Your kids want to use their free time in the summer having fun and you want them to learn important life skills, like budgeting. Fortunately, there are several activities that can make learning about managing money entertaining. Here are some for youngsters at different ages:
3–5 years old
Learning the difference between things she needs and things she wants is an important milestone in your young child’s financial education. It’s also one of the building blocks of budgeting.
One way to teach that lesson is to turn grocery shopping into a game. As you add items to your cart, challenge your child to categorize each one into “needs” and “wants” and say why she made those choices. Place the “needs” items in the front of the basket and the “wants” items in the back. That way, after putting through the “needs’’ items first, if you reach your budgeted amount at check out, she can watch as you choose to put some of the “wants” back, if you have any left. If you go under budget, you can reward her with a small “want” item for herself.
6–10 years old
The under-budget challenge
At this age, your child should be learning to make responsible choices about how to spend money, which also involves planning ahead. To accomplish this, you can involve your child in a shopping game.
First, have her use old shopping receipts and grocery store ads to help you make a shopping list that’s sorted by “wants” and “needs”. Write down how much each item on your list will cost and add it up. If the total exceeds your budget, have her help you cut back on the non-essential “wants.’’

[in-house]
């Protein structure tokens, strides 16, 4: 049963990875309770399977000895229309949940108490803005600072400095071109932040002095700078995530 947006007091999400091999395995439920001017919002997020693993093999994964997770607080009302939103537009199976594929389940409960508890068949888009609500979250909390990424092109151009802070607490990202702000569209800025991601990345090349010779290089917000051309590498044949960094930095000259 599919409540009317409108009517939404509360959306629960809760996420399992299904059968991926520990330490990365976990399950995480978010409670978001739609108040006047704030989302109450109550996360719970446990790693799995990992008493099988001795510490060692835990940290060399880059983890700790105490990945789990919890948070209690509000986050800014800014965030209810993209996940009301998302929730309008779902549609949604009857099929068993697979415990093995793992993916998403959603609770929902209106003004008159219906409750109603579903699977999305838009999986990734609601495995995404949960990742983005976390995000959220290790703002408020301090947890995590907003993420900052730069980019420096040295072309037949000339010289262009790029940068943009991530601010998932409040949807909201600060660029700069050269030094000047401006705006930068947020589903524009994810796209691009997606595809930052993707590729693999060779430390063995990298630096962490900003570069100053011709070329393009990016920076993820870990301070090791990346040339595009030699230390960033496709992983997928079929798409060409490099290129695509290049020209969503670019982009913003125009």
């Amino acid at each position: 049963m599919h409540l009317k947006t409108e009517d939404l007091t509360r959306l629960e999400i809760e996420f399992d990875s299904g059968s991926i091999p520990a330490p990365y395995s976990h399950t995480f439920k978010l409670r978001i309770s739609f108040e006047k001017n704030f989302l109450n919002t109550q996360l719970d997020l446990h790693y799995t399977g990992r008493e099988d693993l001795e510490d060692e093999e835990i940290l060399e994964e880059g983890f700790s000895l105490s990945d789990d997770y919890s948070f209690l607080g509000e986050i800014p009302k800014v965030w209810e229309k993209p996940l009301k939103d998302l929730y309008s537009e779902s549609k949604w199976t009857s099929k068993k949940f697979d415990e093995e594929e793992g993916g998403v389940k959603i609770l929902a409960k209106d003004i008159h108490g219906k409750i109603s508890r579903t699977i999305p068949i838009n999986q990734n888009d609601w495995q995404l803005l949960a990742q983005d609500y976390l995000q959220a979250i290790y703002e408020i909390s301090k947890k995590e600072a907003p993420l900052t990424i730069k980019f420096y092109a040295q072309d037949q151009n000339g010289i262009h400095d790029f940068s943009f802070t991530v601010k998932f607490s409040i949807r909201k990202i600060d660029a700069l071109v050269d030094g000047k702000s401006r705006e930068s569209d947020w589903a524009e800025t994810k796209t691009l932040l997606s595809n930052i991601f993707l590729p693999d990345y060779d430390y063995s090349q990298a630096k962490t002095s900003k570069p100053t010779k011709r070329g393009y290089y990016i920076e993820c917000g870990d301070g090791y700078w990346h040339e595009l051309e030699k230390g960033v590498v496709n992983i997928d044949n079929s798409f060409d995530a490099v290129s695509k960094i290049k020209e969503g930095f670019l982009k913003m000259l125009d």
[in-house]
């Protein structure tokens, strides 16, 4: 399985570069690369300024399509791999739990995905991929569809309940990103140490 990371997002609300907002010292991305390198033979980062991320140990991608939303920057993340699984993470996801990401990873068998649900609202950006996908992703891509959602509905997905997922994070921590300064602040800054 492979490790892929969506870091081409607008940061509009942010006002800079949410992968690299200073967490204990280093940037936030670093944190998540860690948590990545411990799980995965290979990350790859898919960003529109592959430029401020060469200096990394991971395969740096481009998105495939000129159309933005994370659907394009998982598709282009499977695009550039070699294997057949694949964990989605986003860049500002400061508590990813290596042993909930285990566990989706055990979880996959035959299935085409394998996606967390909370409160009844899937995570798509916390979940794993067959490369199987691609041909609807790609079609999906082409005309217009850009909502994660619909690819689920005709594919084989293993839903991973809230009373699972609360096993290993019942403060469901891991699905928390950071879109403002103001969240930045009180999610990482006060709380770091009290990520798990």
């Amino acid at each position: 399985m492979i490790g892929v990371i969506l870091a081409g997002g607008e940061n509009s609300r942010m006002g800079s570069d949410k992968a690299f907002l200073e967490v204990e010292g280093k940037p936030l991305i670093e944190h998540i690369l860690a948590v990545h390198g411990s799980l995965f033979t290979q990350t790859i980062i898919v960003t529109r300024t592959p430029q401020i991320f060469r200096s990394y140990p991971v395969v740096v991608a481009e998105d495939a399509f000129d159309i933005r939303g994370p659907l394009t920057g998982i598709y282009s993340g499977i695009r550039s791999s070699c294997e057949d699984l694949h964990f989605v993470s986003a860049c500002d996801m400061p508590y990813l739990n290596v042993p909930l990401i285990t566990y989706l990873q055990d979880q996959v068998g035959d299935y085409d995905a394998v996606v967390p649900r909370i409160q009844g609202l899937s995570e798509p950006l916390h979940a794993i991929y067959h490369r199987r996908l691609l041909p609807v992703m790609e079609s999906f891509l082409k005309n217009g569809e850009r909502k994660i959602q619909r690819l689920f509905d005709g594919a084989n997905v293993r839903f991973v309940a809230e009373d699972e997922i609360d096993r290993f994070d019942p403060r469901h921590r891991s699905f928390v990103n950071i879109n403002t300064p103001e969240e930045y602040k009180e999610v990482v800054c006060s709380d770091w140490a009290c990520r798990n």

While in the store, the objective is to get the items on your list without going over your budget. Your child can help you do the math and make choices — like choosing an alternative product that’s on sale item or is a generic version of the branded one on the list. As an incentive to stay under budget, consider letting her deposit the leftover money in a piggy bank for savings as a reward.
11–13 years old
Is there an item your preteen keeps bugging you to buy? The next time he asks you for it, you can help him set up a purchasing plan. For example, if he’s been eying the latest gaming console, help him research the cost and compare prices amongst different retailers. Set his next savings goal as the cost of the item, and then help him figure out how long it’ll take him to get there, considering his income from odd jobs, allowance and birthday money. Offer to match a certain percentage of what he saves as an incentive.
It’s important for your child to keep money in a safe place, so if your preteen doesn’t have a savings account, now is the time to upgrade from the piggy bank.
Cherise Fantus, NerdWallet